Most teachers struggle to balance work and personal lives, research shows

International research focusing on Scotland also finds that teachers feel they have little influence over national policy

Henry Hepburn

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The overwhelming majority of teachers in Scotland do not believe they have a good work-life balance – and few feel they have any influence over national education policy or how much they are paid, according to new international research.

The first of a series of surveys of teachers in different countries finds that a “striking” 78 per cent in Scotland do not feel they can have a good work-life balance.

And only 15 per cent feel “empowered or listened to” on national decisions about education”, amid complaints that a “top-down system” is dominated by national policymakers, according to the research by The Centre for the Use of Research in Education (CUREE) and Education International (EI).

No control

The research, which explores how “national policies and cultural factors influence the development of teachers’ professional identities”, also suggests that 97 per cent of teachers feel they have little or no control over their pay.

Nearly three-quarters (72 per cent) say they have little or no control over how they and other teachers are assessed.

Time constraints and workload “dictated from a higher level” were common complaints that the researchers came across.

One primary teacher in the survey said: “I get told what to do with very little regard to my opinion or experience.”

A secondary PE teacher said: “I work tirelessly to provide the best possible experience for the learners in my classes. I often feel that this is never noticed or valued.”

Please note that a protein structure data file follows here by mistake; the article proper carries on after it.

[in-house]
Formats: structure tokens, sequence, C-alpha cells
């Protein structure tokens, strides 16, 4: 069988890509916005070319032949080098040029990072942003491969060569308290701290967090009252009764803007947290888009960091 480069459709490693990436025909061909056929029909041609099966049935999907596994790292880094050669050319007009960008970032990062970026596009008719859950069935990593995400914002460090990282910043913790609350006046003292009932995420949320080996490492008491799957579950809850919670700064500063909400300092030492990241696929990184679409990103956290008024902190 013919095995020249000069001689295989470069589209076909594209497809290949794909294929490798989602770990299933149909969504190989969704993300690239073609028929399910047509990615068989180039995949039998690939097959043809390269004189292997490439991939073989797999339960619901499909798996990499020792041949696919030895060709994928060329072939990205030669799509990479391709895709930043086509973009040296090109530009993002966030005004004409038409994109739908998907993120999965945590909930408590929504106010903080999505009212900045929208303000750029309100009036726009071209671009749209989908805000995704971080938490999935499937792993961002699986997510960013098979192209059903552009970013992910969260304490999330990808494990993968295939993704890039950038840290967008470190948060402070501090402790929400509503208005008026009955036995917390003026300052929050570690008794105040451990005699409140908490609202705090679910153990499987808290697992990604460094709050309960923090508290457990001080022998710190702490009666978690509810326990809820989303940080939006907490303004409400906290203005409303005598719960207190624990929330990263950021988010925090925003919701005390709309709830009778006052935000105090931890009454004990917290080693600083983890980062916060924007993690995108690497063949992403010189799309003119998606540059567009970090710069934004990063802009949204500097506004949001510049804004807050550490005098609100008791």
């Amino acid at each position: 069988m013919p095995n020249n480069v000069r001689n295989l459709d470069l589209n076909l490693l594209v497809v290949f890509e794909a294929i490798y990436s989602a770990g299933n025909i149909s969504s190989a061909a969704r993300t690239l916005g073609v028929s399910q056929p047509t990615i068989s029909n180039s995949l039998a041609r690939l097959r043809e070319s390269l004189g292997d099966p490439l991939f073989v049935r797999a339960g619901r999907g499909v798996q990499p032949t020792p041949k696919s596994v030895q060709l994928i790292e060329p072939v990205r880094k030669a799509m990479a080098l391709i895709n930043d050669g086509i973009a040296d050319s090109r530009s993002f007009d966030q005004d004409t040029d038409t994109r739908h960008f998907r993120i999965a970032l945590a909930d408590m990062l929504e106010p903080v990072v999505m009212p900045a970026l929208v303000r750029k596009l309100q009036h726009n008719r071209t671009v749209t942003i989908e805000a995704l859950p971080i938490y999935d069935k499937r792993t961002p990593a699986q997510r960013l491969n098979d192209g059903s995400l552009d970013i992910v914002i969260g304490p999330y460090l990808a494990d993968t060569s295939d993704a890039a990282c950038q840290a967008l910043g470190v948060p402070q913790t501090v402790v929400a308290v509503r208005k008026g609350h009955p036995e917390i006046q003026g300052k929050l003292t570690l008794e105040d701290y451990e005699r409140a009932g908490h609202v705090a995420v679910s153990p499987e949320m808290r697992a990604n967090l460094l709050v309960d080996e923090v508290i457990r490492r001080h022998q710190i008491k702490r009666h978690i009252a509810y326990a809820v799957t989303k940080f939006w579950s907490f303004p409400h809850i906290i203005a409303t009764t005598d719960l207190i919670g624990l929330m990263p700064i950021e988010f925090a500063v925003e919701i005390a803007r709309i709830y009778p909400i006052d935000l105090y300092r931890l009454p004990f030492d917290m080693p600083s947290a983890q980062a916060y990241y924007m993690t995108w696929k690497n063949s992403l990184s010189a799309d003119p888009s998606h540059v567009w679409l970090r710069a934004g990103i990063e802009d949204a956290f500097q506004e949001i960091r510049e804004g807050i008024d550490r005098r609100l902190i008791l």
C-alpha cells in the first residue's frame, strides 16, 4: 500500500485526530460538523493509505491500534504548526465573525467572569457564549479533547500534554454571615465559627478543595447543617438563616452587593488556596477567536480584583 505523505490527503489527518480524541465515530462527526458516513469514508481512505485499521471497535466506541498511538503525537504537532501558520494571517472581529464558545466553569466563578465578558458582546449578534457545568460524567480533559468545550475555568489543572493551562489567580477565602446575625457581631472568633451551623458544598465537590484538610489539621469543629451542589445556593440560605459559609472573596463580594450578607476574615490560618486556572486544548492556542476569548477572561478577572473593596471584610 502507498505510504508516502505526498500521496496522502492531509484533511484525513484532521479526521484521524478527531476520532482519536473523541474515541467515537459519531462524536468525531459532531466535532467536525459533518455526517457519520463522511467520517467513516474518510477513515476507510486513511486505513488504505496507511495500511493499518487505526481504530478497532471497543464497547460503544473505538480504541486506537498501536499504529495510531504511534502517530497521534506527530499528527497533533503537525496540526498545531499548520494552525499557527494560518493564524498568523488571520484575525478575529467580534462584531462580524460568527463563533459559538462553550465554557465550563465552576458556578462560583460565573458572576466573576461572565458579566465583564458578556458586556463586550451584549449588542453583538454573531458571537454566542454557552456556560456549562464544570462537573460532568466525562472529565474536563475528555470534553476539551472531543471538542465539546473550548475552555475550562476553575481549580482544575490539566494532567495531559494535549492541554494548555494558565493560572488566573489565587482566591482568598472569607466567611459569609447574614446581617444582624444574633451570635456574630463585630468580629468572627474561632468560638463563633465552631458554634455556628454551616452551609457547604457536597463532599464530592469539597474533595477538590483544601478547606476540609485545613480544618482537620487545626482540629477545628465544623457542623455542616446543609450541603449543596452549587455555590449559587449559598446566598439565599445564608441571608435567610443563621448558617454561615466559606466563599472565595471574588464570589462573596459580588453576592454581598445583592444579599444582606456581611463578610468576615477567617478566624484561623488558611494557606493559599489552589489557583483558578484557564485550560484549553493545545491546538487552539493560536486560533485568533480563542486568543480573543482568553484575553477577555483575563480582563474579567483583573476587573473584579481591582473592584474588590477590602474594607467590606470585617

Researchers also find that “ensuring success in formal examinations is the least important of [Scottish teachers’] aims, while promoting students’ enjoyment is the first”.

Lack of opportunities

Scottish teachers feel they have relatively high levels of autonomy over their individual teaching and professional development.

However, while most want to “engage in lifelong professional learning”, they see a lack of opportunities to do so.

CUREE head of research Philippa Cordingley said the findings could “hold up a constructive mirror for the profession” and “build a bigger picture” to help education systems in different countries learn from each other.

The project is also analysing data from Germany, Kenya, Canada, Sweden, Chile and Singapore, which it will bring together in a single publication. Scotland is the first country to have been surveyed.

The Scottish survey had more than 1,300 responses and was supported by the country’s biggest teaching union, the EIS.

Teacher exodus

Last September, research by academics at Bath Spa University suggested that “extremely poor” working conditions could cause a “huge exodus” of staff from Scottish schools.

Reducing teacher workload has been a top priority for education secretary John Swinney: just before Christmas, a new teacher pay deal was agreed, although it has not removed the possibility of Scottish teachers striking this year.

A Scottish government spokesman said: “Education is this government’s number one priority and a key part of our reforms is to create greater empowerment within the teaching profession. That is crucial to ensure the profession is able to inspire our young people in Scotland. We are are taking decisive action to support this and are investing heavily to help recruit and retain teachers."

He added: "We have undertaken a range of actions to tackle bureaucracy to open up greater opportunities for professional learning and development. That will continue to be a key theme of our reforms which also include headteachers being given more power to make the key decisions in their schools to improve the education of the children in their care.”

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Henry Hepburn

Henry Hepburn

Henry Hepburn is the news editor for Tes Scotland

Find me on Twitter @Henry_Hepburn

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